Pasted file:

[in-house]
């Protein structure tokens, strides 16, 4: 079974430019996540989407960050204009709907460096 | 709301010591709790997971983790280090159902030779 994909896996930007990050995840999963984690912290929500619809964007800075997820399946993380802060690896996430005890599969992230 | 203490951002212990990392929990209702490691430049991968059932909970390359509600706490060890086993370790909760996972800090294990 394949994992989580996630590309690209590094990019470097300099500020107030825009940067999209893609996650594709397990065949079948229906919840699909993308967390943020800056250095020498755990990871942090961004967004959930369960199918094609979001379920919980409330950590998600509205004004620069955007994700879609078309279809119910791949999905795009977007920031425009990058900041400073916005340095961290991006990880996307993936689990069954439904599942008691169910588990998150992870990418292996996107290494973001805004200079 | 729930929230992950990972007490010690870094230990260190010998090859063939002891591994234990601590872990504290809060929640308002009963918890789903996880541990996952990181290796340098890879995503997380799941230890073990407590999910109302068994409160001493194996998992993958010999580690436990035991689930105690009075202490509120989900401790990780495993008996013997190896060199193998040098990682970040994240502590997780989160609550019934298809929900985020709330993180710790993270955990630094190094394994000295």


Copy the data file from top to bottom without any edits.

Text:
[in-house]
């Protein structure tokens, strides 16, 4: 079974430019996540989407960050204009709907460096 | 709301010591709790997971983790280090159902030779 994909896996930007990050995840999963984690912290929500619809964007800075997820399946993380802060690896996430005890599969992230 | 203490951002212990990392929990209702490691430049991968059932909970390359509600706490060890086993370790909760996972800090294990 394949994992989580996630590309690209590094990019470097300099500020107030825009940067999209893609996650594709397990065949079948229906919840699909993308967390943020800056250095020498755990990871942090961004967004959930369960199918094609979001379920919980409330950590998600509205004004620069955007994700879609078309279809119910791949999905795009977007920031425009990058900041400073916005340095961290991006990880996307993936689990069954439904599942008691169910588990998150992870990418292996996107290494973001805004200079 | 729930929230992950990972007490010690870094230990260190010998090859063939002891591994234990601590872990504290809060929640308002009963918890789903996880541990996952990181290796340098890879995503997380799941230890073990407590999910109302068994409160001493194996998992993958010999580690436990035991689930105690009075202490509120989900401790990780495993008996013997190896060199193998040098990682970040994240502590997780989160609550019934298809929900985020709330993180710790993270955990630094190094394994000295």